What is the relationship between adherence to dietary guidelines/recommendations or specific dietary patterns, assessed using an index or score, and measures of body weight or obesity?
ConclusionThere is moderate evidence that, in adults, increased adherence to dietary patterns scoring high in fruits, vegetables, whole grains, legumes, unsaturated oils, and fish; low in total meat, saturated fat, cholesterol, sugar-sweetened foods and drinks, and sodium; and moderate in dairy products and alcohol is associated with more favorable outcomes related to body weight or risk of obesity, with some reports of variation based on gender, race, or body weight status.
GradeII - Moderate
- Two major categories of dietary pattern scores were identified in the literature: (1) studies that examined exposure based on a Mediterranean dietary pattern and (2) studies that examined exposure based on dietary guidelines recommendations.
- In adults, adherence to a Mediterranean diet score or a dietary guidelines-related score is associated with decreased risk of obesity, with some reported variation based on gender or body weight status.
- This protective association in adults is further supported by consistent evidence indicating that an increased Mediterranean diet score or dietary guidelines-related score is associated with decreased body weight, BMI, waist circumference, or percent body fat, with some variation based on gender and race.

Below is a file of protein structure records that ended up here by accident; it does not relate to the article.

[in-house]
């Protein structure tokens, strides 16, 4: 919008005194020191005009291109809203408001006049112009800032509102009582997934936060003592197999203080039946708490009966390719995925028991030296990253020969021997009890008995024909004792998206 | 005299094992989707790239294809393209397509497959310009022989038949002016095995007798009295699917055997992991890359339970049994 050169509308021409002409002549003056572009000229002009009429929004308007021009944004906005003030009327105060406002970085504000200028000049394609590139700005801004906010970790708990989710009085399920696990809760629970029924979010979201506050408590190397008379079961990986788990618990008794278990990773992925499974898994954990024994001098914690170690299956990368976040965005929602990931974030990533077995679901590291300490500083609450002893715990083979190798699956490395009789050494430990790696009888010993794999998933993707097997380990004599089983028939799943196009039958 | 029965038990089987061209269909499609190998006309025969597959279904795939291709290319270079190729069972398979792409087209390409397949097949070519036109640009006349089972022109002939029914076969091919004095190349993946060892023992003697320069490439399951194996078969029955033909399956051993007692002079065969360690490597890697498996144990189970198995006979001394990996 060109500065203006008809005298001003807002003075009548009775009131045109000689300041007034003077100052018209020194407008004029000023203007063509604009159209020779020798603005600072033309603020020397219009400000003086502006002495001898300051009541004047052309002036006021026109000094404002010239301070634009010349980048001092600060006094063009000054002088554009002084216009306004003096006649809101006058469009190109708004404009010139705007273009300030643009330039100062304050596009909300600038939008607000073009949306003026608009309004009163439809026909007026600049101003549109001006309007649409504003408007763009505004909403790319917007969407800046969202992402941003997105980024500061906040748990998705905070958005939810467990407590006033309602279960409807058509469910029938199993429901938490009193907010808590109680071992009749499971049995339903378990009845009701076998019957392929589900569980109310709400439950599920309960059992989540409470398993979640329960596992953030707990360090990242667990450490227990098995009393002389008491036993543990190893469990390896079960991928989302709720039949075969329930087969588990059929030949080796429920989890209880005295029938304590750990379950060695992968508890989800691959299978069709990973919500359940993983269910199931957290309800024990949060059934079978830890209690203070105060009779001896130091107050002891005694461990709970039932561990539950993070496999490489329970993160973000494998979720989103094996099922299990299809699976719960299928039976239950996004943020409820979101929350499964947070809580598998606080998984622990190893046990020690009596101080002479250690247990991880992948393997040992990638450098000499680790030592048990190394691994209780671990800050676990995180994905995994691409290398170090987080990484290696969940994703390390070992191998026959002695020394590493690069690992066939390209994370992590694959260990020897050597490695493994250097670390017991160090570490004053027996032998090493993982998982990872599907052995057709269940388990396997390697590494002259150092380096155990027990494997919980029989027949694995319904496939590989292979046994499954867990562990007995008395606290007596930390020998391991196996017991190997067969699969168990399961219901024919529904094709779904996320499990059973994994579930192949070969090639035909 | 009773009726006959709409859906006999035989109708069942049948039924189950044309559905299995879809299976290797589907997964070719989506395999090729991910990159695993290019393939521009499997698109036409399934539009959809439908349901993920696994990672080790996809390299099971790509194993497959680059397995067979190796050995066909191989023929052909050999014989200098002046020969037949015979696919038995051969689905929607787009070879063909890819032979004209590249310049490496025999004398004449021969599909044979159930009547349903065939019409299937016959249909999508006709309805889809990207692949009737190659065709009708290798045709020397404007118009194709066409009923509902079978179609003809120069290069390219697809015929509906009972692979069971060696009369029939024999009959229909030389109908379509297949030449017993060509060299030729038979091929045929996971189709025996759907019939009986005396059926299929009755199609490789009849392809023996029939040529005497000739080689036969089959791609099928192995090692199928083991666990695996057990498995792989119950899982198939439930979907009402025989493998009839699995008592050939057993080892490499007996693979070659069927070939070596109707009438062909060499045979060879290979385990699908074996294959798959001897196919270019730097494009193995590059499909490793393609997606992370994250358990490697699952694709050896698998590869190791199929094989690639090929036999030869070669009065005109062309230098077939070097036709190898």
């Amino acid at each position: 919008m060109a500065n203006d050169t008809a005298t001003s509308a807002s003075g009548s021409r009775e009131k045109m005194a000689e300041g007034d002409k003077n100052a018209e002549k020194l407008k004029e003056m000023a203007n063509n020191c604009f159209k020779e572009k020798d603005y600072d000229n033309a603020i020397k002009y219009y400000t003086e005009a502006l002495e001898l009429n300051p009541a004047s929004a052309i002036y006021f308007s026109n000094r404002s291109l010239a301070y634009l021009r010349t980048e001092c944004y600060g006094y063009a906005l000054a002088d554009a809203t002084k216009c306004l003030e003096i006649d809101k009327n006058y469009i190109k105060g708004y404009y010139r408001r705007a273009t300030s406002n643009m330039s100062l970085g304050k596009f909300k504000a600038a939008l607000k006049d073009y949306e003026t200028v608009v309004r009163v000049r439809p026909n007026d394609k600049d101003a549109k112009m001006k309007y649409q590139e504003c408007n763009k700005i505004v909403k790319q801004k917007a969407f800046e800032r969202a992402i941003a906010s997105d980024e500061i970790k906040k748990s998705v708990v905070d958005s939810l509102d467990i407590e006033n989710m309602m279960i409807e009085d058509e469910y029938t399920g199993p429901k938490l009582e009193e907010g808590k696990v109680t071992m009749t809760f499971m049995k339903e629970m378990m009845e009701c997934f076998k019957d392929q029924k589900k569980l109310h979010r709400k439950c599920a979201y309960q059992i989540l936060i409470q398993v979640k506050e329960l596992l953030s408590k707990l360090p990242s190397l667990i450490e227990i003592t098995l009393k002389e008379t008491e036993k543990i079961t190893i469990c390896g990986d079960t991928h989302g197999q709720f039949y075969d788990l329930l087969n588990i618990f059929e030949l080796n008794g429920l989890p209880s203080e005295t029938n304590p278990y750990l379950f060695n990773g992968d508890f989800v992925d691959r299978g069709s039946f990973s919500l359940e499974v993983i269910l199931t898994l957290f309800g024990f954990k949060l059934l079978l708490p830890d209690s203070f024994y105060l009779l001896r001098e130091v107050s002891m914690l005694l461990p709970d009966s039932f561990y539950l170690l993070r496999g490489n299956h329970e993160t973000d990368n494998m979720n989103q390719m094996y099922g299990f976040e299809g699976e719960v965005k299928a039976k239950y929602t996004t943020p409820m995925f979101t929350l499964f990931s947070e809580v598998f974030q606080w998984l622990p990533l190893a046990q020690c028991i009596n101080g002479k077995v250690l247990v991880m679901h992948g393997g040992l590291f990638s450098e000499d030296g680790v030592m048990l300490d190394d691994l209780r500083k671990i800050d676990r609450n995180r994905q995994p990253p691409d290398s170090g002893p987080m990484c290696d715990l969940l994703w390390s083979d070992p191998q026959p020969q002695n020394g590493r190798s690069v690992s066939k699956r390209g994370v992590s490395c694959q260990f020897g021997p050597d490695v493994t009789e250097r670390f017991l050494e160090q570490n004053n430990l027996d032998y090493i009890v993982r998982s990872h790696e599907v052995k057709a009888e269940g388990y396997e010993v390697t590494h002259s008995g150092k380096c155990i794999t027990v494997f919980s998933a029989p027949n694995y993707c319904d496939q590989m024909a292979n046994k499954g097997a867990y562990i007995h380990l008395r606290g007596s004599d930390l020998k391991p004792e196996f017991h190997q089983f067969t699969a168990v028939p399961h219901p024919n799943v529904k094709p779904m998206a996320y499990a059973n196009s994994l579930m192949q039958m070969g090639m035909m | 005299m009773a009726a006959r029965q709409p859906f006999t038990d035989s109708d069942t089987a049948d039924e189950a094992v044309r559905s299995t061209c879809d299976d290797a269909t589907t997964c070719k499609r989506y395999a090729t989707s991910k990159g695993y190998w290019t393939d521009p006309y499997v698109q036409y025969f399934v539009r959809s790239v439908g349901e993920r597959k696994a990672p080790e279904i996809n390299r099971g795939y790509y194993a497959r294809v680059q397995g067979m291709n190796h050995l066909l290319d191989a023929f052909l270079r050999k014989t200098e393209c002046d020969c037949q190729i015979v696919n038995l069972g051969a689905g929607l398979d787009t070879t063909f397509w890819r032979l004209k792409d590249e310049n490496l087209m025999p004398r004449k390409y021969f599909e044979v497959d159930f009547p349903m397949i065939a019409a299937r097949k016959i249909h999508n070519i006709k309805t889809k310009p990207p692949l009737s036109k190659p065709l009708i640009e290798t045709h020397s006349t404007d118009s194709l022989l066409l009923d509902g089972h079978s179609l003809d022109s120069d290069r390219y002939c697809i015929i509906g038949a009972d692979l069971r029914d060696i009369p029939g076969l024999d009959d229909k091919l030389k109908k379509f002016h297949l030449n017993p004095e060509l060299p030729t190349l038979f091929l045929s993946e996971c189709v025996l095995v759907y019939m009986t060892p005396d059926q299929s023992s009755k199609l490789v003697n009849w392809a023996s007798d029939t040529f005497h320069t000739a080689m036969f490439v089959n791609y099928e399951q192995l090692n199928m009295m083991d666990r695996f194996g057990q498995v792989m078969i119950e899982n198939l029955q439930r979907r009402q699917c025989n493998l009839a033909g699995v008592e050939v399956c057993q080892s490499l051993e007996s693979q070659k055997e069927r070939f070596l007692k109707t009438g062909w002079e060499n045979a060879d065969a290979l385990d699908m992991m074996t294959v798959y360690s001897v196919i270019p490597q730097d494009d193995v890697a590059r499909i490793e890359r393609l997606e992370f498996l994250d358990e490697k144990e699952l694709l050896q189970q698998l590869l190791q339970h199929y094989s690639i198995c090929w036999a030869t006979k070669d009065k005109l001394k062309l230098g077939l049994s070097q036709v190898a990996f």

Given the combined evidence from this systematic review, several research recommendations can be advanced. Most striking is the need for consensus on a single index or score that is applicable across populations for a diversity of outcomes. If it is not feasible that one index can adequately assess the diversity of populations related to dietary patterns, research should be conducted to determine the best method by which components are chosen, grouped, and scored and whether or not the research tool is population based or independent of the population, so that there is uniformity across scores. The studies included in this review were focused on total scores, rather than component scores and their association with health outcomes. To strengthen the analysis of component scores, the interaction terms across components need to be assessed in order to maintain a dietary patterns approach. For prospective cohort studies, diet intake should be measured at multiple time points with assessment of dietary changes over the time as they relate to health outcomes.
What is the evidence that supports this conclusion? For more information, click on the Evidence Summary link below.
Search Plan and Results
What were the search parameters and selection criteria used to identify literature to answer this question? For more information, click on the Search Plan and Results link below.